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Arts & Culture

Canberra's (Ful)bright future

What makes Canberra such a liveable, lovable city? Urban planner Dr Sajeda Tuli created a knowledge cities index from 25 Australian cities. The Bush Capital was #3. Now, the 2019 Fulbright Scholar is going to gain knowledge from the US to see how we compare on an international scale.

In 2017, Tuli co-developed the knowledge city index, which ranks 25 Australian cities on different indicators such as knowledge capital and knowledge vulnerability to ‘future proof’ our cities.

“It relates to automation and the changing nature of work, the future of work and how that is affecting our cities—when half of the jobs will be redundant by 2050—how are our cities going to respond to those changes?”

And how does Canberra fare? According to Tuli, Canberra is an exception. It ranks incredibly well and is adaptable to the future.

“If you look at the top five cities, they are the big cities—Sydney was the top and then Melbourne—because, even though Canberra is small, it has a high proportion of knowledgeable, qualified people,” said Tuli.

“People say Canberra is just a public service city, but we found that it has a diverse economy nowadays, with a strong university sector, which ranks it ahead of bigger cities such as Adelaide and Perth.”

When she first arrived in the ACT in 2008 to complete her Masters degree at ANU, Tuli fell in love with Canberra’s planned beauty—Walter Burley Griffin’s man-made lake, green expanse and wide, tree-lined avenues.

“When I came to Canberra, I really loved it because it is a planned city, and I am an urban planner, so I feel like this is a good city for me to study. It is a passion, if you are an urban planner, this city is planned from scratch. It is perfect.”

In June, Tuli will depart for a six-month tenure at the University of Illinois at Urbana-Champaign on a Fulbright Scholarship, investigating the interactions between knowledge capital and social vulnerability  through a comparative study on the US and Australian cities.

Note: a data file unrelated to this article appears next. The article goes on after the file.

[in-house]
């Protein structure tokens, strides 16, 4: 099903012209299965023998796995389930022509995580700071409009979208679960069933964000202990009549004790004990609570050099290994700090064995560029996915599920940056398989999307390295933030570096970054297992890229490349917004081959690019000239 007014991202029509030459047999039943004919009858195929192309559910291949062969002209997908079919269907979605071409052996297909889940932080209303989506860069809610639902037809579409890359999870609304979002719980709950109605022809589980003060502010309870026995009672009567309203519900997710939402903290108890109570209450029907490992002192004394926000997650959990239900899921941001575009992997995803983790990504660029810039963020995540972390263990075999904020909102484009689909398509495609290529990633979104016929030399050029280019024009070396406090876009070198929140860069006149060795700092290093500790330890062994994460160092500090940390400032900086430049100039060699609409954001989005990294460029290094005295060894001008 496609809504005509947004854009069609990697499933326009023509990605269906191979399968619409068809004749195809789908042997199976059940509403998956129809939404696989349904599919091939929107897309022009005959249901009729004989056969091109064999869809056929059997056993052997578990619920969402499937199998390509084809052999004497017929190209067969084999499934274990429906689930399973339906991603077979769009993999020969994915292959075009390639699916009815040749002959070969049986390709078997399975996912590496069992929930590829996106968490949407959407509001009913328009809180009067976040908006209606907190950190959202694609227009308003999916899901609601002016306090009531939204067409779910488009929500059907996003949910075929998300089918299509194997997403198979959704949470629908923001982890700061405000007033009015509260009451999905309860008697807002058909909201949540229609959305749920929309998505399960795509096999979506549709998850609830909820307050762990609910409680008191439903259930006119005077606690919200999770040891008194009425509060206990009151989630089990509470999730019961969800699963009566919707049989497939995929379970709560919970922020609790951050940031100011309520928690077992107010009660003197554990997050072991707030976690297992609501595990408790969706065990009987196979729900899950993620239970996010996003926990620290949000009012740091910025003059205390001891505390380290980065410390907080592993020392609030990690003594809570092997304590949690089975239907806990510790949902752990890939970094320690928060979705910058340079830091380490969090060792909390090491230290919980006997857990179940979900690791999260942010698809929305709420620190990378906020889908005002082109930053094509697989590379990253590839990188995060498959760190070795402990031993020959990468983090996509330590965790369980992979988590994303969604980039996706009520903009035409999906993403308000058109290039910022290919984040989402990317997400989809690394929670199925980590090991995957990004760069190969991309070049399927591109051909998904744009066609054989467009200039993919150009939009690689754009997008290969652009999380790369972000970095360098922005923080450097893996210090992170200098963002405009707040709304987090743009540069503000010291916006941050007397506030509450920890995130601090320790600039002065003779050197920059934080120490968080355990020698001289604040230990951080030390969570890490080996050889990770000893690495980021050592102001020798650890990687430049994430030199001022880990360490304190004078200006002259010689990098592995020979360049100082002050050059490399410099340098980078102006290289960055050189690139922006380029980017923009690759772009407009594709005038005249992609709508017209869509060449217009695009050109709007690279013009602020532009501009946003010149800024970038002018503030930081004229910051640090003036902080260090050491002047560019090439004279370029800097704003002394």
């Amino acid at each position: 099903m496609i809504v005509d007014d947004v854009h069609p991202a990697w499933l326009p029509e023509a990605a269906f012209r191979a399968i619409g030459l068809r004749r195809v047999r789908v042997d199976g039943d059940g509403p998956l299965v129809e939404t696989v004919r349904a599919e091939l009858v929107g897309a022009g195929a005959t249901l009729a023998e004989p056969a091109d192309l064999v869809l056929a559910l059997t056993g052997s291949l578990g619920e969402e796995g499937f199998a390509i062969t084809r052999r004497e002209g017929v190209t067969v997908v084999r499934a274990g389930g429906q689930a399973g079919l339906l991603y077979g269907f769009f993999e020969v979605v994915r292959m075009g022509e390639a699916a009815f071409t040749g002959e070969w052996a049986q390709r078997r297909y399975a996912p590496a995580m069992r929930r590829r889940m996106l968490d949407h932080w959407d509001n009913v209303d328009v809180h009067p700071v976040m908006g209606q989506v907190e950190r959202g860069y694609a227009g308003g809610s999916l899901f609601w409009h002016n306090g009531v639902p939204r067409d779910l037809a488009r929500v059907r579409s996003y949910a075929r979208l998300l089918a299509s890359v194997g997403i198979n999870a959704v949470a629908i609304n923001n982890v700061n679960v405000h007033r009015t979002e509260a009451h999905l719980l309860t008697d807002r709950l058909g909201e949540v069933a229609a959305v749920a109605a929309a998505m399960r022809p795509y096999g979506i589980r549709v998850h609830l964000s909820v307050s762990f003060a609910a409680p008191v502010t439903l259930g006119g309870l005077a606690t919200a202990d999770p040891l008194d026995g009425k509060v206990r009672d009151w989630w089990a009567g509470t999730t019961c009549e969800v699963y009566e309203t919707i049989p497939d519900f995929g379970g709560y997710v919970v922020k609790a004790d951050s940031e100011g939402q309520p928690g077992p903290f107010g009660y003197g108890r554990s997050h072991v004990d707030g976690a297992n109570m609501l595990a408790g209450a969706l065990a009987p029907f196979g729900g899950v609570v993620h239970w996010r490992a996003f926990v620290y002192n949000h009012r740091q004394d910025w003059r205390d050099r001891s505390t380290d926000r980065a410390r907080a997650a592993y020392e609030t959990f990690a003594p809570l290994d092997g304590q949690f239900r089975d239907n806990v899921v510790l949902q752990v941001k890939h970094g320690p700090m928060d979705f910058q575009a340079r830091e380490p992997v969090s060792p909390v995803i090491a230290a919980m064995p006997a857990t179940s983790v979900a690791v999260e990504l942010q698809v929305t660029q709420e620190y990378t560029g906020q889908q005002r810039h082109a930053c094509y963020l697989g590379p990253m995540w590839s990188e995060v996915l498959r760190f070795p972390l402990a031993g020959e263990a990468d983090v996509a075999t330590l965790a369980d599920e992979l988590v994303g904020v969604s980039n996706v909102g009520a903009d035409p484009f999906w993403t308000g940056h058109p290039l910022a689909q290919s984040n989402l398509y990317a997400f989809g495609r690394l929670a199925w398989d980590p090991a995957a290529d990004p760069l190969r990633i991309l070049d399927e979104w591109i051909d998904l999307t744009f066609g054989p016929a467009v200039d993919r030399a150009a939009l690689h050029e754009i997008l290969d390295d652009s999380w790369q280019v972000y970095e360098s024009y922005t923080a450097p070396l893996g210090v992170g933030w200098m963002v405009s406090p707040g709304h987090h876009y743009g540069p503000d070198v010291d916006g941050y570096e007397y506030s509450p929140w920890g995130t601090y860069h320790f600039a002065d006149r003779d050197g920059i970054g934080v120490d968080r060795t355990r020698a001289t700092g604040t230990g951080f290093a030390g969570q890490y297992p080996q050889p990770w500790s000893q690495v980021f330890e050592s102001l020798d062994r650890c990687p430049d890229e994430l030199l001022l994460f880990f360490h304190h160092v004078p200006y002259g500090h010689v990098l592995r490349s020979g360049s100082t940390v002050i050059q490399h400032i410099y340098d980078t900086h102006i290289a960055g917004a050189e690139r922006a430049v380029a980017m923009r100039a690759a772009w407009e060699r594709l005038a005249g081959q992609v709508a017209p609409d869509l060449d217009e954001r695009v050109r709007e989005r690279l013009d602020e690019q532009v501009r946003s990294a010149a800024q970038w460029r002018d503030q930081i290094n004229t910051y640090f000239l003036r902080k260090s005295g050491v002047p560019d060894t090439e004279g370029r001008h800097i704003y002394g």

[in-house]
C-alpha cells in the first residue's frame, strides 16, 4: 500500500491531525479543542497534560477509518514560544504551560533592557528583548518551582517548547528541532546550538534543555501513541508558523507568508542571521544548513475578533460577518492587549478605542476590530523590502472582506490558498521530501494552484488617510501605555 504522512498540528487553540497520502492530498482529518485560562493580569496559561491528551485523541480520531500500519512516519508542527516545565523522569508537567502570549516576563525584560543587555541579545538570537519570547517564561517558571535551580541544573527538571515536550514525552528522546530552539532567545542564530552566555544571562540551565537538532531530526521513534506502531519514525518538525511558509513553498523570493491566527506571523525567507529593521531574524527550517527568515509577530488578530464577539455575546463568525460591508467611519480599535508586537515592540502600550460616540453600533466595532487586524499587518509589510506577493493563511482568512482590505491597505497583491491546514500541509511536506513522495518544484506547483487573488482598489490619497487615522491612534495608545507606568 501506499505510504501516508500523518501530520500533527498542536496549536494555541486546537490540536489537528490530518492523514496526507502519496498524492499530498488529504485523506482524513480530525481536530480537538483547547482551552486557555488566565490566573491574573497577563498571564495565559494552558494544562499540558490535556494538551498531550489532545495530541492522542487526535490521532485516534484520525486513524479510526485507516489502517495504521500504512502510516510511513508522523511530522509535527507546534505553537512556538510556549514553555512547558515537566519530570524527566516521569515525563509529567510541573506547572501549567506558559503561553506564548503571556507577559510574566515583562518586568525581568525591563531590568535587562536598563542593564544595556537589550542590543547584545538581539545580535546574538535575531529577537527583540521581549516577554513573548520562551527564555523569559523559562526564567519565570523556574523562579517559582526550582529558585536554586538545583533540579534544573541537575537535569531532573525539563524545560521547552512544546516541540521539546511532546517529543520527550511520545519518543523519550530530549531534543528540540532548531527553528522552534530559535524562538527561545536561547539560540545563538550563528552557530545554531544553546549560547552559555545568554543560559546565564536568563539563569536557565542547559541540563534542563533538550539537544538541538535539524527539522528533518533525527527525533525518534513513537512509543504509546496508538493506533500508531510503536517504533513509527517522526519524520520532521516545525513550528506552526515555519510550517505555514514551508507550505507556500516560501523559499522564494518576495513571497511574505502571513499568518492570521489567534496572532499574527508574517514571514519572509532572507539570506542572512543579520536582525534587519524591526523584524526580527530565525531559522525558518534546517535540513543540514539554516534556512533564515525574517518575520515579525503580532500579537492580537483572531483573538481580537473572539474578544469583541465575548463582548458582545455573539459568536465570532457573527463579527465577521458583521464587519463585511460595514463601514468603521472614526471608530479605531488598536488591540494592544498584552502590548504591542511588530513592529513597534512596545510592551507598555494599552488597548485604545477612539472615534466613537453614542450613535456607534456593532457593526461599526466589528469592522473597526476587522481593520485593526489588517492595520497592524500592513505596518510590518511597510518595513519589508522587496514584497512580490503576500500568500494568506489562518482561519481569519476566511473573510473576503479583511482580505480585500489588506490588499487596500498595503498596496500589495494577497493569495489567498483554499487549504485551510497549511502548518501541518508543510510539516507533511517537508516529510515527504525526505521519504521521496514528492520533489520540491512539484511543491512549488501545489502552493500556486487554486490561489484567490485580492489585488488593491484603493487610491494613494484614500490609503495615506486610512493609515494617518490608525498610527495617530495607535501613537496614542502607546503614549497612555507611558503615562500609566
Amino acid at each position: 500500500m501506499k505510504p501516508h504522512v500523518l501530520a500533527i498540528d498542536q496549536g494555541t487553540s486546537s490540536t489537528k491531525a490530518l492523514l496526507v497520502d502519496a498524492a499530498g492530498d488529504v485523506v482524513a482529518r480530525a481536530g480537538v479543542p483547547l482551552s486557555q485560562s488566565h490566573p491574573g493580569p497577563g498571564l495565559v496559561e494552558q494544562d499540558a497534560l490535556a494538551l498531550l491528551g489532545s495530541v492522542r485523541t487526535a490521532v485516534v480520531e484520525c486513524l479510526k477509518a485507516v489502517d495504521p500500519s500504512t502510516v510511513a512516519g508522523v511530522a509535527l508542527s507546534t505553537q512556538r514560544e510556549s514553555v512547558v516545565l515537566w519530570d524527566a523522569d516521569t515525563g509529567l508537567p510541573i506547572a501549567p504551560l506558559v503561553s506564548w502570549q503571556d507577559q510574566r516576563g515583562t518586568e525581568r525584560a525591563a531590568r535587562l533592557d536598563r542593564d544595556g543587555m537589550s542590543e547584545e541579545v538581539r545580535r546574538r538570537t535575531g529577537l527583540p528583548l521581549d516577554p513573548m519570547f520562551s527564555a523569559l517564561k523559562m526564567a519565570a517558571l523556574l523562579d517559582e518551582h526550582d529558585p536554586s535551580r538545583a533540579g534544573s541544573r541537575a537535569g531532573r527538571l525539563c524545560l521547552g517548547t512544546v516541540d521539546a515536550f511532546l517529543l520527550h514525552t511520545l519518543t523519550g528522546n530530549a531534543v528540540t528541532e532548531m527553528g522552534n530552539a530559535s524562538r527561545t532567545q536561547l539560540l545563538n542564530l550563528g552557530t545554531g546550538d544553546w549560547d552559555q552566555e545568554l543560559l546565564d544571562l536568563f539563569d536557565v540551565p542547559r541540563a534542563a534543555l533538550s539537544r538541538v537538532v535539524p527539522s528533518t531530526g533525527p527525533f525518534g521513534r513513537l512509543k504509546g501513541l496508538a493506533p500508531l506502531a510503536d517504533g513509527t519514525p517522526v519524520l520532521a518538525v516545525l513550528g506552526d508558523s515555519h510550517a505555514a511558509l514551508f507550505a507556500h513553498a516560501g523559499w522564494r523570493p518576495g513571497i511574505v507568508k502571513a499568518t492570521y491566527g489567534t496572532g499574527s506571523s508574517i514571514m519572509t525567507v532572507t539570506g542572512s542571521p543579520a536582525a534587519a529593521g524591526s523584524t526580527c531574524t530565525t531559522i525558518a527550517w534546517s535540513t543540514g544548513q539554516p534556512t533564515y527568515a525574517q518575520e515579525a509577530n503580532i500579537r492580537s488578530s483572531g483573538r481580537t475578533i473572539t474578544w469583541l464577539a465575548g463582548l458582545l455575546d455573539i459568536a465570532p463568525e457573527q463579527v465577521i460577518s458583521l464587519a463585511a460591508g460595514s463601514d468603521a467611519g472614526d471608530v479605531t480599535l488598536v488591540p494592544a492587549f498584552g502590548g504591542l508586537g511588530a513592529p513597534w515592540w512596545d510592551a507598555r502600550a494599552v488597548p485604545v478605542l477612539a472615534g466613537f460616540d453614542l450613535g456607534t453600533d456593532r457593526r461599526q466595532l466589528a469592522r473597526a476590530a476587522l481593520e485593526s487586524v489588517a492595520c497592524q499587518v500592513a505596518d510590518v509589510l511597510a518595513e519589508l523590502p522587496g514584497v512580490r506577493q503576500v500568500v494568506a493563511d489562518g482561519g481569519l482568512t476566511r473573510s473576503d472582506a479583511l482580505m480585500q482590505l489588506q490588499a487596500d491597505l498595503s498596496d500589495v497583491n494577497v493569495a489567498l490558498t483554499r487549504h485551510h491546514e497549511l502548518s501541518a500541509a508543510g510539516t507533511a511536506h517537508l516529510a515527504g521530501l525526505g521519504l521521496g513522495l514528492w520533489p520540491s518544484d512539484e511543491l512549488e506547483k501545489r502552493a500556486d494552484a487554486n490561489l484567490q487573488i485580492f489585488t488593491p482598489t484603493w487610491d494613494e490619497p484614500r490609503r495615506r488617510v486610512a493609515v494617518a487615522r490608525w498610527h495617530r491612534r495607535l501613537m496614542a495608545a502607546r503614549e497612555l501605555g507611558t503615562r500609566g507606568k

“I thought Fulbright would be a very good opportunity for me to continue my research. The methodology I used for the knowledge city index research is expandable to other cities.”

Tuli’s first experience of the impact of the Fulbright Scholarship occurred in Bangladesh, where she completed her first Urban and Regional Planning degree in 2006.Tuli was looking at how the garment industry affected the livelihood of low-wage workers in Bangladesh, before the building collapse brought international attention and renewed standards.

“I got an opportunity to work with a Fulbright Scholar, Kristin Boekhoff, who came to Bangladesh to work on low costing housing for women working in the garment industry. I personally interviewed 500 garment workers in the slums in Dhaka.”

“At that time, when I worked in Bangladesh, there was no minimum requirement and they made five cents for every garment, so it was very hard for them to access good housing, good health care, and make enough money to support their families. Although things have certainly improved recently.”

Tuli sees the impact of her work on policy changes and social issues, and has a particular interest in migration, having grown up in the small town of Rajbari in Bangladesh. She is focused on the positive effects of migration on cities—particularly in Australia—to show the impact that our cultural melting pot has on making cities grow.

Tuli completed her PhD on Migration and the knowledge city: a study case of Melbourne, Australia last year through the Institute of Governance and Policy Analysis at the University of Canberra.

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